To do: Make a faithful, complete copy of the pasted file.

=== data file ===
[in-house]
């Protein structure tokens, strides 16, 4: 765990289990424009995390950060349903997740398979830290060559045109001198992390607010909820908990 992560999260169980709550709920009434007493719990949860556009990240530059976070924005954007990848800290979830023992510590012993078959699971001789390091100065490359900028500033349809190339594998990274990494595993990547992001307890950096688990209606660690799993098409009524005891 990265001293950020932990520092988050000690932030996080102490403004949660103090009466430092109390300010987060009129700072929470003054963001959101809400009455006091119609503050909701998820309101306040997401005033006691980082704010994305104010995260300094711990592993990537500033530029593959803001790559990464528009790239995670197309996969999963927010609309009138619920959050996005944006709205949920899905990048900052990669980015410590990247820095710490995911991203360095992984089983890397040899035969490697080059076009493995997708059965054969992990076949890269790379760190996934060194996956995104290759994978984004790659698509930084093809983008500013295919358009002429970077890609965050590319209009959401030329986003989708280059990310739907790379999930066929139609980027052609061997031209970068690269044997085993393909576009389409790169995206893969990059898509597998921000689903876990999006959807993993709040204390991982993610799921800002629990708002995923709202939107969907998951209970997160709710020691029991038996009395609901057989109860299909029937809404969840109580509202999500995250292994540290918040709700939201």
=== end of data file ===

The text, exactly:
[in-house]
């Protein structure tokens, strides 16, 4: 765990289990424009995390950060349903997740398979830290060559045109001198992390607010909820908990 992560999260169980709550709920009434007493719990949860556009990240530059976070924005954007990848800290979830023992510590012993078959699971001789390091100065490359900028500033349809190339594998990274990494595993990547992001307890950096688990209606660690799993098409009524005891 990265001293950020932990520092988050000690932030996080102490403004949660103090009466430092109390300010987060009129700072929470003054963001959101809400009455006091119609503050909701998820309101306040997401005033006691980082704010994305104010995260300094711990592993990537500033530029593959803001790559990464528009790239995670197309996969999963927010609309009138619920959050996005944006709205949920899905990048900052990669980015410590990247820095710490995911991203360095992984089983890397040899035969490697080059076009493995997708059965054969992990076949890269790379760190996934060194996956995104290759994978984004790659698509930084093809983008500013295919358009002429970077890609965050590319209009959401030329986003989708280059990310739907790379999930066929139609980027052609061997031209970068690269044997085993393909576009389409790169995206893969990059898509597998921000689903876990999006959807993993709040204390991982993610799921800002629990708002995923709202939107969907998951209970997160709710020691029991038996009395609901057989109860299909029937809404969840109580509202999500995250292994540290918040709700939201």